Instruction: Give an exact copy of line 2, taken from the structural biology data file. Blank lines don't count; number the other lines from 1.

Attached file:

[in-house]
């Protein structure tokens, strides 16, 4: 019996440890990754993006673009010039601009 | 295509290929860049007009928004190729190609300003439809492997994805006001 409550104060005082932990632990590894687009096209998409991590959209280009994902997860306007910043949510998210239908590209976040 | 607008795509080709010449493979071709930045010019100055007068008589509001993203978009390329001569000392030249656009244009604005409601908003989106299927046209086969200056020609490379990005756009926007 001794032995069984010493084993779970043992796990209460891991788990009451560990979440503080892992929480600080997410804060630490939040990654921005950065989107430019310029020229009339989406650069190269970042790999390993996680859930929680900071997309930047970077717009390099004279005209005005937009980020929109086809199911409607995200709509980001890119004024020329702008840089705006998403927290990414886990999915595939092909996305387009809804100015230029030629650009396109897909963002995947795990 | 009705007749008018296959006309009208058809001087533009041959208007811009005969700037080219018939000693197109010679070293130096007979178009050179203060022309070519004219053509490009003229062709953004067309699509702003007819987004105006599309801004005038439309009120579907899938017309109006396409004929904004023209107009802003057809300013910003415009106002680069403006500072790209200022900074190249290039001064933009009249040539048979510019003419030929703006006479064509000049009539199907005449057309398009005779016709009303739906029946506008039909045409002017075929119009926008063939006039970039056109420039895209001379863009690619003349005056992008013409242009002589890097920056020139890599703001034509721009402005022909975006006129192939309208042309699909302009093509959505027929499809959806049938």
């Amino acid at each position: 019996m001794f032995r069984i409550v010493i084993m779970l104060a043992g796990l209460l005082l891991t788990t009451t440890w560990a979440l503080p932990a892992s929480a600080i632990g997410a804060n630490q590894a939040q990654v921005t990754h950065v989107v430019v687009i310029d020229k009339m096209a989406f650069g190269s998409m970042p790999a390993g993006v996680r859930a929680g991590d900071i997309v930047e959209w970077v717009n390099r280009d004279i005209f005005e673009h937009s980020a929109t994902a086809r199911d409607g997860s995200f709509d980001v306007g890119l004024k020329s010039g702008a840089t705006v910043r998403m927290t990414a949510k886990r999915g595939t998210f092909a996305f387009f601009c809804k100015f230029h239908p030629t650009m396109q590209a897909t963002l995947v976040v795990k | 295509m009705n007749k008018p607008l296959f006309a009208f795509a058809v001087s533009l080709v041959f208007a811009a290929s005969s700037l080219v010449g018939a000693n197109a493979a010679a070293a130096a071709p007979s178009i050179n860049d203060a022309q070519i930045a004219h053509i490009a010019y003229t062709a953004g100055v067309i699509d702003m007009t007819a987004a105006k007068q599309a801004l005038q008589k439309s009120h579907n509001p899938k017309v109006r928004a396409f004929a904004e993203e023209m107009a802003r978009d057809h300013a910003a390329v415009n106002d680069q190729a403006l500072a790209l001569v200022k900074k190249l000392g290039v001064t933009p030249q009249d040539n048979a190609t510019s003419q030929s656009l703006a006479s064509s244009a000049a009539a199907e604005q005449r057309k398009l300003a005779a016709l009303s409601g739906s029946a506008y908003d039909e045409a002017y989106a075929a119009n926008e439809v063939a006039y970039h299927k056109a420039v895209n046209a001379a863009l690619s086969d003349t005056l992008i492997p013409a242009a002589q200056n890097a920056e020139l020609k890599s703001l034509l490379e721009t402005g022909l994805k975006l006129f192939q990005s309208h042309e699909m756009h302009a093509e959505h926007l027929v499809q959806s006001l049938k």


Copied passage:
């Protein structure tokens, strides 16, 4: 019996440890990754993006673009010039601009 | 295509290929860049007009928004190729190609300003439809492997994805006001 409550104060005082932990632990590894687009096209998409991590959209280009994902997860306007910043949510998210239908590209976040 | 607008795509080709010449493979071709930045010019100055007068008589509001993203978009390329001569000392030249656009244009604005409601908003989106299927046209086969200056020609490379990005756009926007 001794032995069984010493084993779970043992796990209460891991788990009451560990979440503080892992929480600080997410804060630490939040990654921005950065989107430019310029020229009339989406650069190269970042790999390993996680859930929680900071997309930047970077717009390099004279005209005005937009980020929109086809199911409607995200709509980001890119004024020329702008840089705006998403927290990414886990999915595939092909996305387009809804100015230029030629650009396109897909963002995947795990 | 009705007749008018296959006309009208058809001087533009041959208007811009005969700037080219018939000693197109010679070293130096007979178009050179203060022309070519004219053509490009003229062709953004067309699509702003007819987004105006599309801004005038439309009120579907899938017309109006396409004929904004023209107009802003057809300013910003415009106002680069403006500072790209200022900074190249290039001064933009009249040539048979510019003419030929703006006479064509000049009539199907005449057309398009005779016709009303739906029946506008039909045409002017075929119009926008063939006039970039056109420039895209001379863009690619003349005056992008013409242009002589890097920056020139890599703001034509721009402005022909975006006129192939309208042309699909302009093509959505027929499809959806049938």